Charleston is busy ramping up for the season with the opening of the Southeastern Wildlife Expo. With The Charleston Museum’s vast natural history collection, we thought it would be fun to focus on several interesting items in our collections throughout the coming week.
We were recently contacted by a producer looking for specimens in museum collections for a documentary about Ivory-billed Woodpeckers. This bird has been in the news a lot over the past few years with reported sightings of this extirpated beauty and the subsequent searches by such groups as the Cornell Lab of Ornithology. So, this got me searching for Ivory-bill-related objects in our own collection.
Well, I didn’t have to look very far. We have a lovely specimen on exhibit in the Mark Catesby section of our Natural History hall. It is housed in a diorama with two other extinct birds, the Carolina Parakeet and the Passenger Pigeon. The Ivory-billed Woodpecker (Campephilus principalis) was once widespread in South Carolina, especially in hardwood bottomlands, such as those in the Santee River Swamp. The Ivory-bill’s demise was caused mainly by hunting, but also by the destruction of its habitat (logging). By 1936, it had disappeared from South Carolina.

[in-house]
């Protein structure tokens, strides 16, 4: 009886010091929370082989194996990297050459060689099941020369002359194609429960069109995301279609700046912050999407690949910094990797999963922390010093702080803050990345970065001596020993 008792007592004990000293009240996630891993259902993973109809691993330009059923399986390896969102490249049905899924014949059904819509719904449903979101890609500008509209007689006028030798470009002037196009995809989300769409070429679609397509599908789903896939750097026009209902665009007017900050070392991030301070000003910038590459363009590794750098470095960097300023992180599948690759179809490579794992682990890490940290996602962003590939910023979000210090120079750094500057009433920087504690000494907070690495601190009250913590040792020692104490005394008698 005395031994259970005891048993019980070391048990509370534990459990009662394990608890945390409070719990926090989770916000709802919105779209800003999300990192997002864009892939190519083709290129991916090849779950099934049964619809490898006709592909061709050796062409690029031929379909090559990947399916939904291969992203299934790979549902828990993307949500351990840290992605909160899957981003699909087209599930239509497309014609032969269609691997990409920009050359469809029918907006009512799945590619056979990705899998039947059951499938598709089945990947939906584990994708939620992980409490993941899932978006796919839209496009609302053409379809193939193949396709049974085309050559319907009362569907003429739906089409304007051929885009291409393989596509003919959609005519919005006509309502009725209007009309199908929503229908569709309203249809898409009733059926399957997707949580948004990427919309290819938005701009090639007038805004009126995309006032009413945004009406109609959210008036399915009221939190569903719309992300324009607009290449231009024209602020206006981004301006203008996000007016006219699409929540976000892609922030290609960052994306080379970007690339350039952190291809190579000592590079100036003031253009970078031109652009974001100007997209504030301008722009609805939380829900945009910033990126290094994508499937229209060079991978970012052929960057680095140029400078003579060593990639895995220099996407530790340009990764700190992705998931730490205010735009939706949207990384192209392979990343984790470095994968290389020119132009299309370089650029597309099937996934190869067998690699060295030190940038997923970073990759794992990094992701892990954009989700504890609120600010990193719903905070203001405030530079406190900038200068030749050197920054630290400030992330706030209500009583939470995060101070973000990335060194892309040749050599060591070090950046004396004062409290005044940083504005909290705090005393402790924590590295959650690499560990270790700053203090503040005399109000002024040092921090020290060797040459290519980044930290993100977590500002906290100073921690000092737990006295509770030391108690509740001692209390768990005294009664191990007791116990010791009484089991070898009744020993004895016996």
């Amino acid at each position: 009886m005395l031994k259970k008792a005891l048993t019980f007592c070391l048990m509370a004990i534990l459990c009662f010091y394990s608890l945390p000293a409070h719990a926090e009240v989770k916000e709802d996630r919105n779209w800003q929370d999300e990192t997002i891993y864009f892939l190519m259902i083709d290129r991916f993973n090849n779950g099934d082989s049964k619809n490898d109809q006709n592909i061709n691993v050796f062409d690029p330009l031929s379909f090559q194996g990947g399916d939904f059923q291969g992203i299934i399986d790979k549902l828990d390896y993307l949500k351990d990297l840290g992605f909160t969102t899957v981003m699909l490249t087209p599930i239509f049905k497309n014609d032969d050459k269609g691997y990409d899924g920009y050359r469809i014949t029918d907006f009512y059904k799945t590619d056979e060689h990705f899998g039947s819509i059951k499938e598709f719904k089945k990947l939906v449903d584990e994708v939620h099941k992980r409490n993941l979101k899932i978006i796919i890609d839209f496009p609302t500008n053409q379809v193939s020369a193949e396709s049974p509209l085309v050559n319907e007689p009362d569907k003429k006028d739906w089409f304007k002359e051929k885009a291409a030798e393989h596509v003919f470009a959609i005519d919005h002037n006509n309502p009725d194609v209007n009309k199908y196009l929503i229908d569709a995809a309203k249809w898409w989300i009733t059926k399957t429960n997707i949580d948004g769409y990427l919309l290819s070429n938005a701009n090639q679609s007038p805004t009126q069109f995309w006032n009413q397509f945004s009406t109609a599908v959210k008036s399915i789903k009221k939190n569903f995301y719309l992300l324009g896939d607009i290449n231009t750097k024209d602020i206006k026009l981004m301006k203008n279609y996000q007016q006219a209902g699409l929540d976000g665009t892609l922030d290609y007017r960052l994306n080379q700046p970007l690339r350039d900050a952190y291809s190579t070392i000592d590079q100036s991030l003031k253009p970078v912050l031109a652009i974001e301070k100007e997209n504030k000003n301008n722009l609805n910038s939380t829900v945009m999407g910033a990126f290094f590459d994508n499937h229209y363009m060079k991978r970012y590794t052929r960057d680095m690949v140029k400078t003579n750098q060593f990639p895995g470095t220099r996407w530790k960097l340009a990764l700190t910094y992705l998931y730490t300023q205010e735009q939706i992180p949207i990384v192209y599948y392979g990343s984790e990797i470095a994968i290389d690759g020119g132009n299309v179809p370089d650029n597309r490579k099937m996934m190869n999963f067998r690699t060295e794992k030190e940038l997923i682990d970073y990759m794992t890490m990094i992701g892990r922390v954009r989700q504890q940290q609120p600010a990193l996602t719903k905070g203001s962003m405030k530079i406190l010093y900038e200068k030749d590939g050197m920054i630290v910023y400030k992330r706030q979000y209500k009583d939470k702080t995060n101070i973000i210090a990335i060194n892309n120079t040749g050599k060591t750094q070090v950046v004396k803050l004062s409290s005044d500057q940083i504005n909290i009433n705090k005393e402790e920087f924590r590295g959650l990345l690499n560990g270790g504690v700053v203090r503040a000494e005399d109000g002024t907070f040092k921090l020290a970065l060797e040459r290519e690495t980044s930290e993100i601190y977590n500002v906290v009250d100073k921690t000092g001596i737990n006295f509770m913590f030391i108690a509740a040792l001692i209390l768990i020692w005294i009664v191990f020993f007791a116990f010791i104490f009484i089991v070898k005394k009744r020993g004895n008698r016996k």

Next the “hunt” for the Ivory-billed Woodpecker led me to the Museum’s archives. Our archivist is always up for a new quest, so she rounded up the Ivory-billed-related objects within her collection. There was more than I had expected!
Mark Catesby (1679-1749) was the first to describe the Ivory-billed Woodpecker. The Museum’s first edition copy (one of only approximately 80 remaining copies) of Catesby’s Natural History of Carolina, Florida and The Bahama Islands includes this 1731 plate of an Ivory-bill. The folio is currently on exhibit and a reproduction of this specific plate resides near the Ivory-bill.
Alexander Wilson (1766-1813) also illustrated the species in his American Ornithology. While this rare 1808 volume resides in our archives, a reproduction of the Ivory-bill plate is on exhibit with the specimen.
And, finally, John James Audubon’s well-known illustration of the Ivory-billed Woodpecker from his 1827 The Birds of America, as well as his dissection drawing, can be found within the Museum’s collection. Audubon’s folio and a reproduction of this plate are currently on exhibit.
We hope you will visit us at the Charleston Museum if you too are looking for the elusive Ivory-billed Woodpecker. These items are on permanent exhibit and available during regular visiting hours. For more info, please visit https://www.charlestonmuseum.org/